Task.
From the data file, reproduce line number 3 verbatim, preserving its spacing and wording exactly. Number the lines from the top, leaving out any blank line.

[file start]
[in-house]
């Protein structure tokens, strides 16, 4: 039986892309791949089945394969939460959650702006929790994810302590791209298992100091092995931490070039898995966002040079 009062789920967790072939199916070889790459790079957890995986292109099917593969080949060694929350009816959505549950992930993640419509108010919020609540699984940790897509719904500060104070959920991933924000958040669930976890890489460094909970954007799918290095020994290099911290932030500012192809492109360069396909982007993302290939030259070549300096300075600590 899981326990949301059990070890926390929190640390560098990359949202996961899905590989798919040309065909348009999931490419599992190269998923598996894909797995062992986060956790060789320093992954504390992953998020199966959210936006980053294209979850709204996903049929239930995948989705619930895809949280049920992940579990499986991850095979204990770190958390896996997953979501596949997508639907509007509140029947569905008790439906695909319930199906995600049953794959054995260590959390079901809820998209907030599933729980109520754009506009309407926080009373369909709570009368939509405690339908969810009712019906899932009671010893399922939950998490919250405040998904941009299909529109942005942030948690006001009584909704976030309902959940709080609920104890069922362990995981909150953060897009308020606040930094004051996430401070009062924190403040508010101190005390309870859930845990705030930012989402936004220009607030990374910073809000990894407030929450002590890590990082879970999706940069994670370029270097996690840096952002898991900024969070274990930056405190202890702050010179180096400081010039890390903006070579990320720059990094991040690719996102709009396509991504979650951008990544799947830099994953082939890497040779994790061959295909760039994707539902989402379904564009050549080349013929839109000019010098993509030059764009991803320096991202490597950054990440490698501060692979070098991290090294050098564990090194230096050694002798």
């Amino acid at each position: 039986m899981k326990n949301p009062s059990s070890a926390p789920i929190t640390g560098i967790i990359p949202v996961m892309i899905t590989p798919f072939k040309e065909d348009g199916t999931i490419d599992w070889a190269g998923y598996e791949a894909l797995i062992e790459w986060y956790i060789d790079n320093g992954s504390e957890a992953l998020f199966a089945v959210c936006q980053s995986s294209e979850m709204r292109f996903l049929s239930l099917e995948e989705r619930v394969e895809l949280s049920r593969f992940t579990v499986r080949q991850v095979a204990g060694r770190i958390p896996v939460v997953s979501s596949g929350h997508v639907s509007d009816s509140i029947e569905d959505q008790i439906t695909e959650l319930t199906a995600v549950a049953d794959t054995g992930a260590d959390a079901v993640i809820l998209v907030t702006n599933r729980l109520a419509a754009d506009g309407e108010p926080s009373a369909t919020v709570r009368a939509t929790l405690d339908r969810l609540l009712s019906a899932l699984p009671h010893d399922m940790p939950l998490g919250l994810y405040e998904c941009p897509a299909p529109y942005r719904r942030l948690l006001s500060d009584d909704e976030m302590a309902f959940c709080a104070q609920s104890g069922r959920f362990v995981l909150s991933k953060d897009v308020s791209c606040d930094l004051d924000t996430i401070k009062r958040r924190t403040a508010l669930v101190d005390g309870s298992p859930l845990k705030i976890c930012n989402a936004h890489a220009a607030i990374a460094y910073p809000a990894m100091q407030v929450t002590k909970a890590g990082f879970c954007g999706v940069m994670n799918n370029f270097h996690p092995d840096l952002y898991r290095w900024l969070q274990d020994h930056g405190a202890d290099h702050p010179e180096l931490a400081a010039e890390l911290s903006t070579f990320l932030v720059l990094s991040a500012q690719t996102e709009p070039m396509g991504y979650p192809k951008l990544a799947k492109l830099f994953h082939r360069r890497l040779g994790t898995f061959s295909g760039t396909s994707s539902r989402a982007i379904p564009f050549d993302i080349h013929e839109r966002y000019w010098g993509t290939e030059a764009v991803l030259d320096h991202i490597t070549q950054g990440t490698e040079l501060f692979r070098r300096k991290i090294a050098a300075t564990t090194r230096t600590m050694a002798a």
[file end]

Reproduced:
């Amino acid at each position: 039986m899981k326990n949301p009062s059990s070890a926390p789920i929190t640390g560098i967790i990359p949202v996961m892309i899905t590989p798919f072939k040309e065909d348009g199916t999931i490419d599992w070889a190269g998923y598996e791949a894909l797995i062992e790459w986060y956790i060789d790079n320093g992954s504390e957890a992953l998020f199966a089945v959210c936006q980053s995986s294209e979850m709204r292109f996903l049929s239930l099917e995948e989705r619930v394969e895809l949280s049920r593969f992940t579990v499986r080949q991850v095979a204990g060694r770190i958390p896996v939460v997953s979501s596949g929350h997508v639907s509007d009816s509140i029947e569905d959505q008790i439906t695909e959650l319930t199906a995600v549950a049953d794959t054995g992930a260590d959390a079901v993640i809820l998209v907030t702006n599933r729980l109520a419509a754009d506009g309407e108010p926080s009373a369909t919020v709570r009368a939509t929790l405690d339908r969810l609540l009712s019906a899932l699984p009671h010893d399922m940790p939950l998490g919250l994810y405040e998904c941009p897509a299909p529109y942005r719904r942030l948690l006001s500060d009584d909704e976030m302590a309902f959940c709080a104070q609920s104890g069922r959920f362990v995981l909150s991933k953060d897009v308020s791209c606040d930094l004051d924000t996430i401070k009062r958040r924190t403040a508010l669930v101190d005390g309870s298992p859930l845990k705030i976890c930012n989402a936004h890489a220009a607030i990374a460094y910073p809000a990894m100091q407030v929450t002590k909970a890590g990082f879970c954007g999706v940069m994670n799918n370029f270097h996690p092995d840096l952002y898991r290095w900024l969070q274990d020994h930056g405190a202890d290099h702050p010179e180096l931490a400081a010039e890390l911290s903006t070579f990320l932030v720059l990094s991040a500012q690719t996102e709009p070039m396509g991504y979650p192809k951008l990544a799947k492109l830099f994953h082939r360069r890497l040779g994790t898995f061959s295909g760039t396909s994707s539902r989402a982007i379904p564009f050549d993302i080349h013929e839109r966002y000019w010098g993509t290939e030059a764009v991803l030259d320096h991202i490597t070549q950054g990440t490698e040079l501060f692979r070098r300096k991290i090294a050098a300075t564990t090194r230096t600590m050694a002798a």